The Locky ransomware was launched in February this year, and initially thought to have targeted 400 000 computers. This was assessed as a trial run as infections have increased dramatically in the last week. Researcher Kevin Beaumont estimates that between one to five computers are being infected every second, making this what has been described as a ‘major cybersecurity incident’. These figures come from monitoring traffic around some of the C&C servers that the hackers are using to deploy the ransomware. It hasn’t been possible to take down these servers at present because of the complex and evasive way the system is designed to run.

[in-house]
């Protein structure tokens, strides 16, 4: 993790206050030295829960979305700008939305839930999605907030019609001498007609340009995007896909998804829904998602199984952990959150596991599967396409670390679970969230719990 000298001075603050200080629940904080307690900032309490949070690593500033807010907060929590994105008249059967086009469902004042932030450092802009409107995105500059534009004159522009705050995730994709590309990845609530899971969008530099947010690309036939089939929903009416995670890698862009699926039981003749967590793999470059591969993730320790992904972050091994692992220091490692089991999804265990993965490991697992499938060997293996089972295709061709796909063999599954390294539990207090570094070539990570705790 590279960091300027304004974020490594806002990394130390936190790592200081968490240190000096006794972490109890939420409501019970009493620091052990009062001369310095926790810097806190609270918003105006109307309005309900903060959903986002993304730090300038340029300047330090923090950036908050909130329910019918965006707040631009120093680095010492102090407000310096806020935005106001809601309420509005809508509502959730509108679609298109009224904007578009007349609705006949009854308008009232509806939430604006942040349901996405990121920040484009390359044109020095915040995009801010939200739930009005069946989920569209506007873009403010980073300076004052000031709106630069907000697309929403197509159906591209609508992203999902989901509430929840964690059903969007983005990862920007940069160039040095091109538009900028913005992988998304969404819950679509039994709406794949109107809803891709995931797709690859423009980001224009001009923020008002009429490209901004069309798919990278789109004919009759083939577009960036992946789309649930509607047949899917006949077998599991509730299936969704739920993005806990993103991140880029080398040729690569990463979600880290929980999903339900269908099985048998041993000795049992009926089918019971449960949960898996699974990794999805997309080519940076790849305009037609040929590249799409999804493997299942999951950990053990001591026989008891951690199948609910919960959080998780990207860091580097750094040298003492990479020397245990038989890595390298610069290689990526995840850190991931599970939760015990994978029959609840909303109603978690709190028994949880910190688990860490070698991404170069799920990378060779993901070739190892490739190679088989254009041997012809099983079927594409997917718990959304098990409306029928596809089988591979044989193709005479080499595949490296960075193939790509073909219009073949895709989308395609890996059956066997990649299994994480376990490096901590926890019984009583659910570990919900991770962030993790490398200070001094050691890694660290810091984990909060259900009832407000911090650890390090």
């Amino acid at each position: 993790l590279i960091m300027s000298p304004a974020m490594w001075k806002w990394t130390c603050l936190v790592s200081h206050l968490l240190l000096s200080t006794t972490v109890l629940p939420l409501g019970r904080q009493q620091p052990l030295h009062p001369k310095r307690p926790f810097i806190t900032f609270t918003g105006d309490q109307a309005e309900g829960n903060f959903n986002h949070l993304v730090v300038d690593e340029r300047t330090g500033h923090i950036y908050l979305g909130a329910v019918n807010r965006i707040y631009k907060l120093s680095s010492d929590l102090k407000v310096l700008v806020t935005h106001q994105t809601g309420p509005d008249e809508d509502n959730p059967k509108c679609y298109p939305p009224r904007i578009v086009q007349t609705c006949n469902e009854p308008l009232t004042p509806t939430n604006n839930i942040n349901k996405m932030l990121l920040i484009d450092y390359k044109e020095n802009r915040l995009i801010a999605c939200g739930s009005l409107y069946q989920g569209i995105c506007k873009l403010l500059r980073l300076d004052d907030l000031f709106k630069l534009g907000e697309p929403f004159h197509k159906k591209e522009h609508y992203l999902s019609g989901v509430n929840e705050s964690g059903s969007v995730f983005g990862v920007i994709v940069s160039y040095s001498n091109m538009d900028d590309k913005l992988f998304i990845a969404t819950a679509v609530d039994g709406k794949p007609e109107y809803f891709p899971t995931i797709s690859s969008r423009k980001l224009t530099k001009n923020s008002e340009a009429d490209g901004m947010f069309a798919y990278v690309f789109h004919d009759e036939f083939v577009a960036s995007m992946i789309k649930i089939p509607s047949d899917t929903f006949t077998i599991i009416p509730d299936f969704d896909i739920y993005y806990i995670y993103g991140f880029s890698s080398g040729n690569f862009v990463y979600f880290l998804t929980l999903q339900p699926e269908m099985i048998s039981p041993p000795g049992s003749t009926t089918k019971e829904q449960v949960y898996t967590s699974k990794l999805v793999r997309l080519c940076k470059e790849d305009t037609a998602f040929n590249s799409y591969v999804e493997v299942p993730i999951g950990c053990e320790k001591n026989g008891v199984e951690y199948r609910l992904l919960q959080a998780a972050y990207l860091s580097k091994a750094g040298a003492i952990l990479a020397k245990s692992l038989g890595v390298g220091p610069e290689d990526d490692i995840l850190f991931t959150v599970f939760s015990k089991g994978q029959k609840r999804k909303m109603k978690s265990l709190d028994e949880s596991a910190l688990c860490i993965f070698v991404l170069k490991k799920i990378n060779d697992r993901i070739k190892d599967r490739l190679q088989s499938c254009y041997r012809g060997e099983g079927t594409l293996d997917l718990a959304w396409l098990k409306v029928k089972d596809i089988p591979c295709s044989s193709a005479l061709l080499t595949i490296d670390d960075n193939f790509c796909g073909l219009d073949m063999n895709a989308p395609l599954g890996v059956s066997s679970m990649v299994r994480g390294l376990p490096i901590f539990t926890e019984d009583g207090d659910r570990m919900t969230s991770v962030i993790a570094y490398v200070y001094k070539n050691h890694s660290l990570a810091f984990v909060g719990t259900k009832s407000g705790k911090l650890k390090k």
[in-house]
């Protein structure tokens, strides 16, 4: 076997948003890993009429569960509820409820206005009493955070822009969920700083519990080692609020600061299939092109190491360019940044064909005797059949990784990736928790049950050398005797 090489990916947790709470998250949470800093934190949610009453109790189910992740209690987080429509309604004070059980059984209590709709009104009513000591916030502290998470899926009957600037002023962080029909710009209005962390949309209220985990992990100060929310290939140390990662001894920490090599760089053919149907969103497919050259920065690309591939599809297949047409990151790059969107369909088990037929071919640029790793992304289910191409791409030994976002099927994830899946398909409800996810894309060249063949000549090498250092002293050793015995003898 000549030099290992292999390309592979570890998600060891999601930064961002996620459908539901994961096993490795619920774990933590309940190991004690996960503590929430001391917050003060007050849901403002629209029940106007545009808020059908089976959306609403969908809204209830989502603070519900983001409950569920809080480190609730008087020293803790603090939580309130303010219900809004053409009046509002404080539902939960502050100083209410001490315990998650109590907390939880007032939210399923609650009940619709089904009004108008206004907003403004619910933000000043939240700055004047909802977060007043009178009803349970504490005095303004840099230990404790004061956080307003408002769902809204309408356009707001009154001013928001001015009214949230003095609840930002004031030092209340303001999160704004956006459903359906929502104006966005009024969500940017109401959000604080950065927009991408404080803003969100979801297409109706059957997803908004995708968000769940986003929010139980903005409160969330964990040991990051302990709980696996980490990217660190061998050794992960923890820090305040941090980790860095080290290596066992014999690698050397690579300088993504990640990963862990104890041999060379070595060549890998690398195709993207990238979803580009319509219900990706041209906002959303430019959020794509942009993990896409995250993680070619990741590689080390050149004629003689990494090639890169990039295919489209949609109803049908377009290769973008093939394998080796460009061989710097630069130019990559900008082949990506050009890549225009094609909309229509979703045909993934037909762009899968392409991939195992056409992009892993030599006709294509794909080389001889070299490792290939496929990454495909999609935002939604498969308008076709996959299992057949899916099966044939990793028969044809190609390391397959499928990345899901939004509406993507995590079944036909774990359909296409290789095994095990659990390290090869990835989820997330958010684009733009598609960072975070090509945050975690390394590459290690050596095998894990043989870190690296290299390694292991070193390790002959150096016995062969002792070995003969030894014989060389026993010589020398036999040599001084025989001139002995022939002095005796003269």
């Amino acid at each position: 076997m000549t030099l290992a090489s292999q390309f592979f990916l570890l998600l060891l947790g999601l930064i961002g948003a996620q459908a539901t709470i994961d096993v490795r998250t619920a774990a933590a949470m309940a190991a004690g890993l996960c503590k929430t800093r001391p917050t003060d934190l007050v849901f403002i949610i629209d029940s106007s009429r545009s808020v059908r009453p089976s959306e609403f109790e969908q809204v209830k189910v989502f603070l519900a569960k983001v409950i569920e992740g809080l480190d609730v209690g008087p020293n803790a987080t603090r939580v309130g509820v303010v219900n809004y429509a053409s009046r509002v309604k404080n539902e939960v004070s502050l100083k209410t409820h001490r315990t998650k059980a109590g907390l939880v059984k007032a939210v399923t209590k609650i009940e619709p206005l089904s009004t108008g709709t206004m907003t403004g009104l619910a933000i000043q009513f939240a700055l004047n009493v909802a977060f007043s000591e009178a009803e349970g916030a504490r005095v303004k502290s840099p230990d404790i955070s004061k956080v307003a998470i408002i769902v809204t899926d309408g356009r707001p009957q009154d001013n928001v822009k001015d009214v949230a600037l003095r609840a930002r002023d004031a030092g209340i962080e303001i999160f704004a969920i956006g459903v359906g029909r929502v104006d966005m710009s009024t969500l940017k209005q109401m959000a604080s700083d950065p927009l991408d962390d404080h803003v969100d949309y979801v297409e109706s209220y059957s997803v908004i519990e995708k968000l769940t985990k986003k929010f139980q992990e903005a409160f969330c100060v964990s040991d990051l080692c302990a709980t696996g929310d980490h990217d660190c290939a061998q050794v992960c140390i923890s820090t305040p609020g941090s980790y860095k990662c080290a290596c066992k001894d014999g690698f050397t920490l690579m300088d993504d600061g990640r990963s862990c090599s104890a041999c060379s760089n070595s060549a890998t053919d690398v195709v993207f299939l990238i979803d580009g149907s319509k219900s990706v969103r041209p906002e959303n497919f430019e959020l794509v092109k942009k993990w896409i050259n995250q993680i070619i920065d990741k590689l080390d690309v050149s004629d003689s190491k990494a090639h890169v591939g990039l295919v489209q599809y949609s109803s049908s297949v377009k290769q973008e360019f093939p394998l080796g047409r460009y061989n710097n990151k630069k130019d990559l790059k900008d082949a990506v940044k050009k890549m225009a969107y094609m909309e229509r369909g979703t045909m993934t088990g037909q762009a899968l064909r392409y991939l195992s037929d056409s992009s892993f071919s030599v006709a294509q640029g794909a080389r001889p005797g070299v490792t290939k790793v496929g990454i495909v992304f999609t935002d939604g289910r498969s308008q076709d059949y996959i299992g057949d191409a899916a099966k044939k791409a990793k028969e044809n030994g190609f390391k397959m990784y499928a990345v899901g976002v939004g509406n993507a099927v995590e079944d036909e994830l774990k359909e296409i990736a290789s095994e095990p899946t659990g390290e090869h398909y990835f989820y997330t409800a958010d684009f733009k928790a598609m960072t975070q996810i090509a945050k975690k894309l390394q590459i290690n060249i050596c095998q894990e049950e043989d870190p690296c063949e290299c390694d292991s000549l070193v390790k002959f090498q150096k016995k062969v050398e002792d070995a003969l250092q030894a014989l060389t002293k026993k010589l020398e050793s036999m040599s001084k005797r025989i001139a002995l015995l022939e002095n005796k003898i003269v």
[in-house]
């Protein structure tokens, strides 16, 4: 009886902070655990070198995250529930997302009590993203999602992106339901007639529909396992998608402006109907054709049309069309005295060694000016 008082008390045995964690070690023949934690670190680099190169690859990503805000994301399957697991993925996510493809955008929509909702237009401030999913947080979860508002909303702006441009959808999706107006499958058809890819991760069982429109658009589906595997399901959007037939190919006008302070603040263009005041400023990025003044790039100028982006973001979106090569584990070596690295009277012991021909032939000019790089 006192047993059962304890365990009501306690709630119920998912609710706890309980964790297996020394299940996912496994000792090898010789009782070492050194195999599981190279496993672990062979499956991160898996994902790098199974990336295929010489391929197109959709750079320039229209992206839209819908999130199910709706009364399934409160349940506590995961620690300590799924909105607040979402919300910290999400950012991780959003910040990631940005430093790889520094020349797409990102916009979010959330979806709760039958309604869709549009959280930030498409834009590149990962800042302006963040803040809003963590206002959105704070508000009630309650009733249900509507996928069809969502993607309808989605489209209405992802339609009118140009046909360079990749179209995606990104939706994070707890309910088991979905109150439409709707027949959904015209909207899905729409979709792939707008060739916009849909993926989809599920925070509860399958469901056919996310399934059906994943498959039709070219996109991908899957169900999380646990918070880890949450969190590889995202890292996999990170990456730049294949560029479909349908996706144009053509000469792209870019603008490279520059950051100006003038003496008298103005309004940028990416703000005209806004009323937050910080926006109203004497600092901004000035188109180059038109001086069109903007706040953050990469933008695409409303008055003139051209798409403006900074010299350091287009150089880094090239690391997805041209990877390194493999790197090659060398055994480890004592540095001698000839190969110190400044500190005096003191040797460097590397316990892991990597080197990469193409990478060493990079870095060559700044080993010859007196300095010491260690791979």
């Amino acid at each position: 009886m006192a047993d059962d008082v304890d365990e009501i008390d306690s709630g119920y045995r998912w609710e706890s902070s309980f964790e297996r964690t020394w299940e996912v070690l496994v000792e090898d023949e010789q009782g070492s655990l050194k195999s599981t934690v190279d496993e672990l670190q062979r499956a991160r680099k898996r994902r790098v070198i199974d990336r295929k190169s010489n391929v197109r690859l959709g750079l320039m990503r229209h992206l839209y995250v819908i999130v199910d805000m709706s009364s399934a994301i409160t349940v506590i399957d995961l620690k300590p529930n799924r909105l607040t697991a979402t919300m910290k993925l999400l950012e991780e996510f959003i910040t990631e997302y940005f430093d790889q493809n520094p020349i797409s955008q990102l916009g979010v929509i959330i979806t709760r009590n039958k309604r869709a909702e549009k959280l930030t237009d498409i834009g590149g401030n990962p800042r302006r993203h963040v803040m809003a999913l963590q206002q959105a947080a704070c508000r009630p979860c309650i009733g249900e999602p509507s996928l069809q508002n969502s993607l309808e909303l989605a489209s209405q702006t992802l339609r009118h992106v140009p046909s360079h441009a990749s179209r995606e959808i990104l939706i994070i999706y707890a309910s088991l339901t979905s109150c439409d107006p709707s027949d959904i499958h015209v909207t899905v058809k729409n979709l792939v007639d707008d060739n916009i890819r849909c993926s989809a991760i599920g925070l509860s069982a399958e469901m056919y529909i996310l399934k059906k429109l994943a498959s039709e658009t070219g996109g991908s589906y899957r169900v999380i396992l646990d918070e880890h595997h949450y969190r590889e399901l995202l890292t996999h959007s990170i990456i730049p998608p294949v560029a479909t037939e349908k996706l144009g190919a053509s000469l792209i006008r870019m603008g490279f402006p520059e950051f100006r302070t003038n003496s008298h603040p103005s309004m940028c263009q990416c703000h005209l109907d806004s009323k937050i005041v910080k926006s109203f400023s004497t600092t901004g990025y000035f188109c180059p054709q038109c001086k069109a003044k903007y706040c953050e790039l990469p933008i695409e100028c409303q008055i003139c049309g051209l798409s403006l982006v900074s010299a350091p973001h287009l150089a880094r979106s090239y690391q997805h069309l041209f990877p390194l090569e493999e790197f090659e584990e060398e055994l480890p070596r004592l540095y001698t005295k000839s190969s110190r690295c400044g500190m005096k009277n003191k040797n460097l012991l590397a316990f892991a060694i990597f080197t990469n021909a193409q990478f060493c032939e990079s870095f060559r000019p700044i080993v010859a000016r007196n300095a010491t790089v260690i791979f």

Trojan-ransomware is delivered by several routes. It can come as part of a bundle of freeware that is downloaded and installed without the user looking at the contents beforehand. There is a risk from infected links such as fake pop-up ads for freeware updates. Exploitation kits can target vulnerabilities in a system or its apps whilst browsing on compromised/dubious ‘sites. Manual hacks can be employed targeting undefended network or remote access points. Using external devices that are unwittingly infected can introduce the malware. And there is the spam ‘mail method which is employed in the delivery of the Locky ransomware. This involves a piece of ‘mail that is carefully crafted to appeal to the user to open it (cases of language/geographical/commercial tailoring to certain targeted groups of users have been observed). A seemingly legitimate or official document will have an incentive for the victim to a link or attachment that will install the trojan if clicked on. In some e-mails, the text may look like unreadable code, and you will be requested to enable macros to read it in plain text – doing this will install the trojan.